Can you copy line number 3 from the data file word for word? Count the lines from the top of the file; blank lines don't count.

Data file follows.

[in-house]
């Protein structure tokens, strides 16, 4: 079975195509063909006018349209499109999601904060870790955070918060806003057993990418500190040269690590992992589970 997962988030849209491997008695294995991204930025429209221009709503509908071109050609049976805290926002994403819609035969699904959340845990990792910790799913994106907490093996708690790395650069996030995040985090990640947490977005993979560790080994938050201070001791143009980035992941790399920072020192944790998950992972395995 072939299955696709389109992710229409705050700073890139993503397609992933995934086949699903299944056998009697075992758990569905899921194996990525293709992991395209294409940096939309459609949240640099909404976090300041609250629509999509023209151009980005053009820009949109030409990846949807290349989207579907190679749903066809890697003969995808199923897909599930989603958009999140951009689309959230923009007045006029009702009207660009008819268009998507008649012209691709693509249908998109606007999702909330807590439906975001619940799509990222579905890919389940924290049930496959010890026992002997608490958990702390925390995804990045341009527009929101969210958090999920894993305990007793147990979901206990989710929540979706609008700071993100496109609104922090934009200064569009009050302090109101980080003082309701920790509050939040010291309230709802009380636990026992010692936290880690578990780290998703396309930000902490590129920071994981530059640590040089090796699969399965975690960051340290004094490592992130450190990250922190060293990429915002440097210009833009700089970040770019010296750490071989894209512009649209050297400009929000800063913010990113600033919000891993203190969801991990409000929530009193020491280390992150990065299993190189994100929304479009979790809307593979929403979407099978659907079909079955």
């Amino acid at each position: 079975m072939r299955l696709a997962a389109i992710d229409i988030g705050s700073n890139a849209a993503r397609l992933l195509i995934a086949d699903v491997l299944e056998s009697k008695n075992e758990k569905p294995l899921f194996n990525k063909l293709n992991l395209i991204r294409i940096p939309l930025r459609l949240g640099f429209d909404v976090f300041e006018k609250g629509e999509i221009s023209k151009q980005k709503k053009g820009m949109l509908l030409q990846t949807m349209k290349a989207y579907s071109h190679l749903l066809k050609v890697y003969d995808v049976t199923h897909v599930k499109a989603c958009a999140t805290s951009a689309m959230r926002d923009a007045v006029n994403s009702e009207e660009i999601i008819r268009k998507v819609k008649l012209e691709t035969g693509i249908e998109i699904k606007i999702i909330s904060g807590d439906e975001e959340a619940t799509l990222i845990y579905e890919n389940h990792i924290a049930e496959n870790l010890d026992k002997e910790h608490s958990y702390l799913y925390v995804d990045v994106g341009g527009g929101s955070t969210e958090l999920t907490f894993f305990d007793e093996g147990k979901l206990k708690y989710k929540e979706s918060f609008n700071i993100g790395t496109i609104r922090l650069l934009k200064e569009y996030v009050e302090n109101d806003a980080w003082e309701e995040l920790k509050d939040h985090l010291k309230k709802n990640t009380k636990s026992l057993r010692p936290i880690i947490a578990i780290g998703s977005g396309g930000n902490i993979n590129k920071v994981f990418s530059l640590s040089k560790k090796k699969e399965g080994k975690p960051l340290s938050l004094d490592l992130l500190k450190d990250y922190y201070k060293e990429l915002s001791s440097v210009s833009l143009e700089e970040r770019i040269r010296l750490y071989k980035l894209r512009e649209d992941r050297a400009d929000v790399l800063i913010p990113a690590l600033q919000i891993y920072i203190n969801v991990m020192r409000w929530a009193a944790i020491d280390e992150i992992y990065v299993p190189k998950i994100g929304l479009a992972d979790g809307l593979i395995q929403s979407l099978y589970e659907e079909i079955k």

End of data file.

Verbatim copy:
């Amino acid at each position: 079975m072939r299955l696709a997962a389109i992710d229409i988030g705050s700073n890139a849209a993503r397609l992933l195509i995934a086949d699903v491997l299944e056998s009697k008695n075992e758990k569905p294995l899921f194996n990525k063909l293709n992991l395209i991204r294409i940096p939309l930025r459609l949240g640099f429209d909404v976090f300041e006018k609250g629509e999509i221009s023209k151009q980005k709503k053009g820009m949109l509908l030409q990846t949807m349209k290349a989207y579907s071109h190679l749903l066809k050609v890697y003969d995808v049976t199923h897909v599930k499109a989603c958009a999140t805290s951009a689309m959230r926002d923009a007045v006029n994403s009702e009207e660009i999601i008819r268009k998507v819609k008649l012209e691709t035969g693509i249908e998109i699904k606007i999702i909330s904060g807590d439906e975001e959340a619940t799509l990222i845990y579905e890919n389940h990792i924290a049930e496959n870790l010890d026992k002997e910790h608490s958990y702390l799913y925390v995804d990045v994106g341009g527009g929101s955070t969210e958090l999920t907490f894993f305990d007793e093996g147990k979901l206990k708690y989710k929540e979706s918060f609008n700071i993100g790395t496109i609104r922090l650069l934009k200064e569009y996030v009050e302090n109101d806003a980080w003082e309701e995040l920790k509050d939040h985090l010291k309230k709802n990640t009380k636990s026992l057993r010692p936290i880690i947490a578990i780290g998703s977005g396309g930000n902490i993979n590129k920071v994981f990418s530059l640590s040089k560790k090796k699969e399965g080994k975690p960051l340290s938050l004094d490592l992130l500190k450190d990250y922190y201070k060293e990429l915002s001791s440097v210009s833009l143009e700089e970040r770019i040269r010296l750490y071989k980035l894209r512009e649209d992941r050297a400009d929000v790399l800063i913010p990113a690590l600033q919000i891993y920072i203190n969801v991990m020192r409000w929530a009193a944790i020491d280390e992150i992992y990065v299993p190189k998950i994100g929304l479009a992972d979790g809307l593979i395995q929403s979407l099978y589970e659907e079909i079955k």